The studies in question clearly constitute health and safety studies, as that term is defined under TSCA. EPA itself states that the studies “were conducted to determine the physical-chemical properties (n=2), environmental fate properties (n=2), human health hazards (n=17) and environmental hazards (n=3).” Notably, EPA does not even acknowledge section 14(b)(2)’s provision that health and safety studies are not CBI, much less articulate a theory for why this information should not be disclosed in light of this provision.
EPA’s failure to make the full studies available to the public is blatantly illegal and a slap in the face to the 2016 bipartisan reforms to TSCA that sought to increase public access to information on chemical risks.
EPA then asks us to take its word that the studies are accurately reported in the companies’ summaries and that they demonstrate PV29 is perfectly safe. Coming from this EPA, which is doing everything it can to ensure that it never identifies an unreasonable risk for any chemical, I can only say “Show me the studies.”
Implications for peer review
EPA has also announced that the PV29 draft risk evaluation will undergo peer review by the TSCA Scientific Advisory Committee on Chemicals (SACC). A four-day meeting will take place January 29-February 1, 2019, running for half of the first day and from 9-5:30 ET each of the other three days.
EPA says it will provide peer reviewers with copies of the “confidential” studies on PV29. A separate memo provided by EPA states: “[A]ll CBI materials (24 scientific studies) will be separately provided to the SACC who will be cleared for TSCA CBI access.”
One hour of the approximately 28-hour meeting will not be open to the public because the SACC peer reviewers are receiving the studies EPA asserts are CBI; see yet another memo, this one from Dr. Nancy Beck and approved by Acting EPA Administrator Andrew Wheeler.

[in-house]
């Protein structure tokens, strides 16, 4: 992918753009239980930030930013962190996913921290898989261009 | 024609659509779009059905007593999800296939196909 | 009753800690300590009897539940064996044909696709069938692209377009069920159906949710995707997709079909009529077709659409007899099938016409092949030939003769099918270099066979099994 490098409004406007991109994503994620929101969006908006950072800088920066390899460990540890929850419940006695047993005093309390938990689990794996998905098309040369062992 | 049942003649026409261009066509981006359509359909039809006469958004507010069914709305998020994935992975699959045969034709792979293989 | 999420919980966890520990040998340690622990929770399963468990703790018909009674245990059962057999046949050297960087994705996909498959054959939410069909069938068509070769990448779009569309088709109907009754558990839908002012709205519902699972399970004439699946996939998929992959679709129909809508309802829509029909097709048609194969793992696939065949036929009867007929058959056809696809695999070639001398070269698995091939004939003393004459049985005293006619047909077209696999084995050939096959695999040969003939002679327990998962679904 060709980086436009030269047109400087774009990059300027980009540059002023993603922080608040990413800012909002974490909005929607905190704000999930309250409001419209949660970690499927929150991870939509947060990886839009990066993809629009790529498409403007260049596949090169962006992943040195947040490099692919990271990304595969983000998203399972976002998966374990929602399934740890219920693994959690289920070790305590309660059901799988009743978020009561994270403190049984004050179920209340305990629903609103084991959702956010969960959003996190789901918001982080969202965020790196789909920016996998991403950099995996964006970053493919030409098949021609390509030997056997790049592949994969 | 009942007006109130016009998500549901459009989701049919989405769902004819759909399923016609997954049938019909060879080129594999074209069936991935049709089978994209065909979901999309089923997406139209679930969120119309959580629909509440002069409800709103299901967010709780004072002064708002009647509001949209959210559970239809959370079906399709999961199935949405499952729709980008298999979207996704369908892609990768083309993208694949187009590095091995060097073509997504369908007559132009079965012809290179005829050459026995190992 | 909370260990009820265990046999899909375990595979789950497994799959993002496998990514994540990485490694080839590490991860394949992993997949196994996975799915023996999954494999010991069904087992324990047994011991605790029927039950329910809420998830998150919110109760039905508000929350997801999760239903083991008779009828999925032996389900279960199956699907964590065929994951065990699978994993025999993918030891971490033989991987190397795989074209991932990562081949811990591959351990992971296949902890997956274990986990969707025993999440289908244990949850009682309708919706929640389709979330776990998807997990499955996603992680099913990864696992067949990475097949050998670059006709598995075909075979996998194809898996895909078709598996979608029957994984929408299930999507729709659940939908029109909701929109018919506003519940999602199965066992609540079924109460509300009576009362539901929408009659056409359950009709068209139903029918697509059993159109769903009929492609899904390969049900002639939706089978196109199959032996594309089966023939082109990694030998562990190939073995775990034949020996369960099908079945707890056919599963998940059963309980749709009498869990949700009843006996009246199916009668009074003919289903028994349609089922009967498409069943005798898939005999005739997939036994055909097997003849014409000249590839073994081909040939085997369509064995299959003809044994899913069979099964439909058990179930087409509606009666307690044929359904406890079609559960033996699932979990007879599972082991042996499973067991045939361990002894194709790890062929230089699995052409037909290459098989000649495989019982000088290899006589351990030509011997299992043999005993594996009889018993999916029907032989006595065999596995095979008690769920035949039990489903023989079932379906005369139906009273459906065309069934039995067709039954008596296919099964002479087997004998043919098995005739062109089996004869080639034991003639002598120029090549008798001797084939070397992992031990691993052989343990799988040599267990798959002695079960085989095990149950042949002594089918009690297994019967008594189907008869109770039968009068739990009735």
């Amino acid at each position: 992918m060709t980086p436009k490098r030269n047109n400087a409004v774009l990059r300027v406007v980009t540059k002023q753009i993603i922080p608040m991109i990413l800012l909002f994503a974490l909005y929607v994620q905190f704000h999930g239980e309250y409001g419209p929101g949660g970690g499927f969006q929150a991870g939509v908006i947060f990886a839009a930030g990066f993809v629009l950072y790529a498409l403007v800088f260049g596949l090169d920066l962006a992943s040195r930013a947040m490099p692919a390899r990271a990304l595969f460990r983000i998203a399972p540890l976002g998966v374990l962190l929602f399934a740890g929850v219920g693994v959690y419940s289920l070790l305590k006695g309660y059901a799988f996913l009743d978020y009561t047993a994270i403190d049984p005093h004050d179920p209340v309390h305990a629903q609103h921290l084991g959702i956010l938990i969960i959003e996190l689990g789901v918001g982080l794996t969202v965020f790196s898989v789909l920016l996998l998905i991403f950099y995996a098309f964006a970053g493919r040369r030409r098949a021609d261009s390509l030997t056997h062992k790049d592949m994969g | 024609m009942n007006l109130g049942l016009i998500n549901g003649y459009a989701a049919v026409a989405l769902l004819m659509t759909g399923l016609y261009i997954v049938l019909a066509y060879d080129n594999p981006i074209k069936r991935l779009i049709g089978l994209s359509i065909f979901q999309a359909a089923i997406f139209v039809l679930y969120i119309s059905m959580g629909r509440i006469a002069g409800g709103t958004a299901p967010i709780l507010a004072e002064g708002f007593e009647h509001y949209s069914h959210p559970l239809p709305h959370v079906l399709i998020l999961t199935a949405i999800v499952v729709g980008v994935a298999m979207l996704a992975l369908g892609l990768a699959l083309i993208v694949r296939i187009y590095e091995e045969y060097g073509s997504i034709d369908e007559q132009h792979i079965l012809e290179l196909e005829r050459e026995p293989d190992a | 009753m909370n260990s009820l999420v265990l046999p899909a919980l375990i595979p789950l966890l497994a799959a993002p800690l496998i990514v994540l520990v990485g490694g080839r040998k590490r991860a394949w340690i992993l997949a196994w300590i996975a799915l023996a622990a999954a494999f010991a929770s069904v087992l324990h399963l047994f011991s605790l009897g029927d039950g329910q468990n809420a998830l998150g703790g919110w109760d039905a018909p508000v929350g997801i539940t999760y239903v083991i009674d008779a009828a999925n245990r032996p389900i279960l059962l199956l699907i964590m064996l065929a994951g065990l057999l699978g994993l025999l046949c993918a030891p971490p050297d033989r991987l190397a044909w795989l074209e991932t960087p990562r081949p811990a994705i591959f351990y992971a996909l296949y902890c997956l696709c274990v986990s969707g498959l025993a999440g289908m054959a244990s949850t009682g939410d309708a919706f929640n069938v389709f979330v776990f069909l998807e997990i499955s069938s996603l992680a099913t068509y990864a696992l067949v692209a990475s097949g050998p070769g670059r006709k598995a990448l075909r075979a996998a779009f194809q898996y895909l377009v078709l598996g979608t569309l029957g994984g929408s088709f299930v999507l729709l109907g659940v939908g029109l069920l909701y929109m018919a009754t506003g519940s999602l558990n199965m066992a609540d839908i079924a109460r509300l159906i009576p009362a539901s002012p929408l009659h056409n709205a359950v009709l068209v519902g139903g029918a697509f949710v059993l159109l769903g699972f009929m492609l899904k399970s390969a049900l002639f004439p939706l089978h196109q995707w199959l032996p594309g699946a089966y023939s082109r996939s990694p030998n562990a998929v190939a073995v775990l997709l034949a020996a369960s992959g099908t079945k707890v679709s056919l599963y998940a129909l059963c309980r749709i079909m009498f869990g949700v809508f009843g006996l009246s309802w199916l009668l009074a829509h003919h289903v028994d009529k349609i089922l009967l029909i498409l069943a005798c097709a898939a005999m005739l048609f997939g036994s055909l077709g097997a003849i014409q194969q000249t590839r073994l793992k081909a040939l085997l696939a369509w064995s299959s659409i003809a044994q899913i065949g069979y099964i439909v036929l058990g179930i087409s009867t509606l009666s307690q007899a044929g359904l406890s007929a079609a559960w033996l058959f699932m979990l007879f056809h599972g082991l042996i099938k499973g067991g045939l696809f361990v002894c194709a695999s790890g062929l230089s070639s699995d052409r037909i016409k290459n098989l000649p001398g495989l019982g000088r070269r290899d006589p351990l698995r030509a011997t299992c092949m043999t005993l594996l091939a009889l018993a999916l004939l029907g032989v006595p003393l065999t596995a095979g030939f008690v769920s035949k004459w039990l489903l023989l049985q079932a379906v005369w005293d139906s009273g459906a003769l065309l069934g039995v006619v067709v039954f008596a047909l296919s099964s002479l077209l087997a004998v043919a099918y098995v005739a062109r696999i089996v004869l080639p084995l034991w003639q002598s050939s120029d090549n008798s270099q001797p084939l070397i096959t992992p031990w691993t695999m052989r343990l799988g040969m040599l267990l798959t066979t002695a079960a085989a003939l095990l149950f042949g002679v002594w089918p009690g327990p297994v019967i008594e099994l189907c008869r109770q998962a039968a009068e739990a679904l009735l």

So just how is this supposed to work? Questions abound. Will the peer reviewers be barred during the 27 hours of the meeting that are open to the public from mentioning any aspect of any of the “confidential” studies that is not included in the corresponding summary of that study? Are they instead to hold off discussing any of these issues until that single private hour of the meeting? What happens if one of them slips – will the record be expunged? Will EPA censor, or force these scientists to self-censor, their peer review report?
As to being “cleared for TSCA CBI access,” EPA has always made clear that is a very big deal, entailing fairly extensive training and agreeing to adhere to stringent procedures – not to mention agreeing never to mention to anyone not cleared for TSCA CBI access anything deemed to be confidential. Nor is any of this to be taken lightly: TSCA section 14(h) imposes criminal penalties for anyone found to have willfully disclosed TSCA CBI.
Just how can a robust, open peer review that the public can have any confidence in be conducted under these circumstances?
Bear in mind that some EPA staff and the SACC members – and, of course, the industry – will all have the studies EPA is claiming are CBI. Only the public and workers (including stakeholders representing their interests and any media following this story) will be denied access to this information that they’re entitled to under TSCA.
I have to wonder how many of the peer reviewers understood they were signing up for, and are comfortable with, all this.
Finally, here’s the hypocrisy
Some of you may have followed the major controversy that erupted earlier this year over a proposed rule that EPA issued (and is still pending) that would bar the agency from using any study unless that study and all of its underlying data, models, etc., are made public. That misguided proposal garnered widespread opposition from the nation’s scientific community because, among other concerns, of the widespread recognition that there are legitimate constraints on such disclosure due to legal and ethical protections on the confidentiality and privacy of human subject data.
Here, of course, the opposite is true: EPA is denying the public access to information on chemical risks that TSCA itself clearly precludes from being withheld.
If that isn’t a double standard, I don’t know what is.
Richard Denison, Ph.D., is a Lead Senior Scientist.